Published On: Thu, Oct 10th, 2013

Birdtown Ballpark dedicated in memory of Bataan survivor

By SCOTT MCKIE B.P.

ONE FEATHER STAFF

 

EBCI tribal member Clarence “Ting” Rogers served with the U.S. Army 803rd Engineers in the Pacific Campaign during World War II.  He was captured and survived the Bataan Death March and the subsequent sub-human treatment at several Japanese prison camps.

The Clarence “Ting” Rogers Memorial Ballpark was dedicated in the Birdtown Community on Thursday, Oct. 10.  Shown (left-right) at the memorial plaque are Principal Chief Michell Hicks, Birdtown Rep. Tunney Crowe, Big Cove Rep. Perry Shell, Yellowhill Rep. David Wolfe, and Birdtown Rep. Albert Rose. (SCOTT MCKIE B.P./One Feather photos)

The Clarence “Ting” Rogers Memorial Ballpark was dedicated in the Birdtown Community on Thursday, Oct. 10. Shown (left-right) at the memorial plaque are Principal Chief Michell Hicks, Birdtown Rep. Tunney Crowe, Big Cove Rep. Perry Shell, Yellowhill Rep. David Wolfe, and Birdtown Rep. Albert Rose. (SCOTT MCKIE B.P./One Feather photos)

His sacrifice and service was honored during a ceremony in Birdtown on Thursday, Oct. 10 as the Clarence “Ting” Rogers Memorial Ballpark was dedicated.

“We’re here to honor a remarkable Cherokee,” said Commander Lew Harding, Steve Youngdeer American Legion Post 143.  “He endured unspeakable horrors.  We owe him a debt that we can never repay.  This dear brother suffered more than anyone could possibly imagine.”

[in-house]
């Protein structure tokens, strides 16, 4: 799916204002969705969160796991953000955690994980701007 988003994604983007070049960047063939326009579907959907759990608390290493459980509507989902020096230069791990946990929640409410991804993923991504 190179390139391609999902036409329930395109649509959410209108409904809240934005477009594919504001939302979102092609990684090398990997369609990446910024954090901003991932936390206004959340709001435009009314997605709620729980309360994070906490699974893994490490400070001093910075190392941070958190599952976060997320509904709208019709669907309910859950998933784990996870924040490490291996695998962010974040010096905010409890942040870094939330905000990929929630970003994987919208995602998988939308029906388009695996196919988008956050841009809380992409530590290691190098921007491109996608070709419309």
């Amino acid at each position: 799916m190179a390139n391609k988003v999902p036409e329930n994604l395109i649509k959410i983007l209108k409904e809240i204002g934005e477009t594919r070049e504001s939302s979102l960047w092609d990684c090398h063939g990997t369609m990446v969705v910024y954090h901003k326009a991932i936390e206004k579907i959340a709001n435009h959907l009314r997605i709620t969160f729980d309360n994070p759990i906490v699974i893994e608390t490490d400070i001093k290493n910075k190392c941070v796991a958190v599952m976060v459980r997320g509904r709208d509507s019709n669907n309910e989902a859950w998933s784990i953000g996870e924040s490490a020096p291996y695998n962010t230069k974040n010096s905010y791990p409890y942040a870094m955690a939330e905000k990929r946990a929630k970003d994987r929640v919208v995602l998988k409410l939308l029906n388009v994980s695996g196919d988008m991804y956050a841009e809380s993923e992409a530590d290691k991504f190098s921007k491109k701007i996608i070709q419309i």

Rogers enlisted on May 29, 1941 at Fort Bragg, NC and was later transferred to Fort McPherson, Ga. and then to Fort Belvoir, Va. where he joined the 803rd.  He was captured on April 9, 1942 and was sent on the seven-day Bataan Death March.

Warren Dupree, Post 143 service officer, read an account of Rogers’ time on the Death March and the prison camp.  “This hellish journey lasted for seven days and nights, during which Ting endured with only one canteen of water and one can of corned beef which he had bought from a Phillipino for the sum of $24.  Anyone who fell, whether from exhaustion, hunger, or accident, was killed by their Japanese captors.”

As Commander Lew Harding (left), Steve Youngdeer American Legion Post 143, looks on, Warren Dupree, Post 143 service officer, reads an account of the horrors Rogers endured on the Bataan Death March and in several Japanese prison camps.

As Commander Lew Harding (left), Steve Youngdeer American Legion Post 143, looks on, Warren Dupree, Post 143 service officer, reads an account of the horrors Rogers endured on the Bataan Death March and in several Japanese prison camps.

He continued, “Once at Sanfernando, the Japanese put men numbering around 1,000 in a quarter-acre lot, the whole of which was knee-deep in mud.  It was in that mud that Ting and the other unfortunate prisoners slept, receiving only one small kit of half-cooked rice each day.”

Rogers was transferred to Caban Atican Prison Camp where he contracted severe double pneumonia.  He and other soldiers endured the intense cold winter weather as well as other unspeakable acts, “Several times a day, Ting and the others would suffer at the hands of the Japanese soldiers who beat them with an iron pipe.”

Rogers’ weight plummeted to 94 pounds.  He remained in a prison camp until the end of World War II.

“Ting loved his God, his family and country, his church, and his community, and was well loved in return,” said Dupree.

Principal Chief Michell Hicks said at Thursday’s event, “I’m really proud of how us, as Cherokees, celebrate our veterans.  We take great pride in honoring them.  We look forward to many, many more years of people using this ballpark and learning about the brave deeds of Ting Rogers.”